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This week marked the 50th anniversary of the integration of Central High School in Little Rock, Arkansas by nine black students. News reports documented the Little Rock Nine's warmly-welcomed return to the school — a stark contrast from the jeering mobs that greeted them in 1957. The article about the anniversary that stood out most, though, was the Washington Post's profile of Ernest Green, the lone senior in the group, who graduated from Central in 1958. Green now lives in Washington, D.C., where he works as managing director of public finance for Lehman Brothers.

As anyone who's casually glanced at Supreme Court headlines over the years knows, the push towards integration in education has been reversed by changes in social and legal opinion. Yet in the business world, often criticized for its lack of diversity, initiatives to attract diverse workers remain in place. Green only exemplifies the progression of the drive for integration from education to business. And as he acknowledged in the Post article, his previous experiences in Little Rock gave him more than enough preparation for his current position at Lehman: "It made me a tougher negotiator, able to control my emotions and able to handle the ups and down of business and life."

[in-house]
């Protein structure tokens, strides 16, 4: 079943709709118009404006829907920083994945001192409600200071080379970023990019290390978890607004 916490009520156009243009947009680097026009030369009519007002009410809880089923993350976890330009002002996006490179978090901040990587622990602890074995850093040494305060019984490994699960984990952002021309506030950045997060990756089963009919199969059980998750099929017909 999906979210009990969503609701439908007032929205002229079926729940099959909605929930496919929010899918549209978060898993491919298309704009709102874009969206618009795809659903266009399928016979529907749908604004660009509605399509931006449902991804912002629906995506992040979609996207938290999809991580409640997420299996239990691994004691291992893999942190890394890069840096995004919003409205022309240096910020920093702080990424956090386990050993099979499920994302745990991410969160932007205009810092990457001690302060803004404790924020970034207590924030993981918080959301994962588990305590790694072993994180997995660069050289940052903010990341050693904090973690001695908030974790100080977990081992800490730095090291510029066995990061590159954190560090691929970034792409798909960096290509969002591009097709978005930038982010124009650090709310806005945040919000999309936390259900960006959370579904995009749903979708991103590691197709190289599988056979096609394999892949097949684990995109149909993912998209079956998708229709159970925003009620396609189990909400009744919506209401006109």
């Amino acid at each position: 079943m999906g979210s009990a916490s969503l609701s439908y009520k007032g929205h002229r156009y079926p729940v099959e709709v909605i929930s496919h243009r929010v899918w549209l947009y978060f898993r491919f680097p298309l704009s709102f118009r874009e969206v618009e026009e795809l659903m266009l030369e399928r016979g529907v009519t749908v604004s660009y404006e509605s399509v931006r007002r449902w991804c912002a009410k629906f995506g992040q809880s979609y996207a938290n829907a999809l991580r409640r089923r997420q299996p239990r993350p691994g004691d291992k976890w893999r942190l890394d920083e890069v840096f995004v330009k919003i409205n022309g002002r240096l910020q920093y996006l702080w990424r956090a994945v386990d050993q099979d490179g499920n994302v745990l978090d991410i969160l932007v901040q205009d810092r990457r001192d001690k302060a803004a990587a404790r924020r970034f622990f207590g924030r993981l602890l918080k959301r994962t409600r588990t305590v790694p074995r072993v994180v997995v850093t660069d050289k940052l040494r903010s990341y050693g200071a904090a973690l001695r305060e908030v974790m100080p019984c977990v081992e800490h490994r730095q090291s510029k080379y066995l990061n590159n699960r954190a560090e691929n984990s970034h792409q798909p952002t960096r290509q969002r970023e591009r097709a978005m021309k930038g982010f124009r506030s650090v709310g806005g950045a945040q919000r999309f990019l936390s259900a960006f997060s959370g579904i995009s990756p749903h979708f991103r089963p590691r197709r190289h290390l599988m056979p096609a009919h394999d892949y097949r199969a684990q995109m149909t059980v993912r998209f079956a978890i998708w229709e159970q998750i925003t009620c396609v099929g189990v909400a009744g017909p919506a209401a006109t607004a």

Why has business succeeded in retaining its diversity initiatives while education has not? Perhaps because education has been the primary and older focus of affirmative action, it has also been the focus of more rigorous opposition and debate concerning diversity initiatives. Or perhaps business has simply gotten better at devising innovative approaches to diversity.

One of the recently named MacArthur Fellows, Deborah Bial, has been contributing some of that innovation to education since 1989. That's the year in which she founded the Posse Foundation, which seeks to prepare students from underrepresented populations for college. Reading Bial's profile on the MacArthur Foundation's Website, I was struck by the description of Posse Foundation's selection process for its participants. The foundation does not use test scores or grades but administers "a rigorous assessment process based on qualities such as leadership, teamwork, communication skills, and motivation" — the same qualities that are valued in business.

Other facets of the Posse Foundation's approach seem to take cues from business as well. The students selected join "posses," or small teams, in which they gain college preparation while supporting each other to work toward the goal of higher education. And the foundation partners with college admission officers as well to help them find a more diverse pool of students, thus offering a corporate talent search model for the education world. Posse claims a 90 percent graduation rate for its students, an impressive accomplishment amid persistent reports in education of failure.

This week's reports on the Little Rock Nine have noted that Central High School, the battleground for the city's educational integration, is now 52 percent black — only one example of how schools have become even less diverse than they were decades ago. Could business thinking about diversity present a solution for education?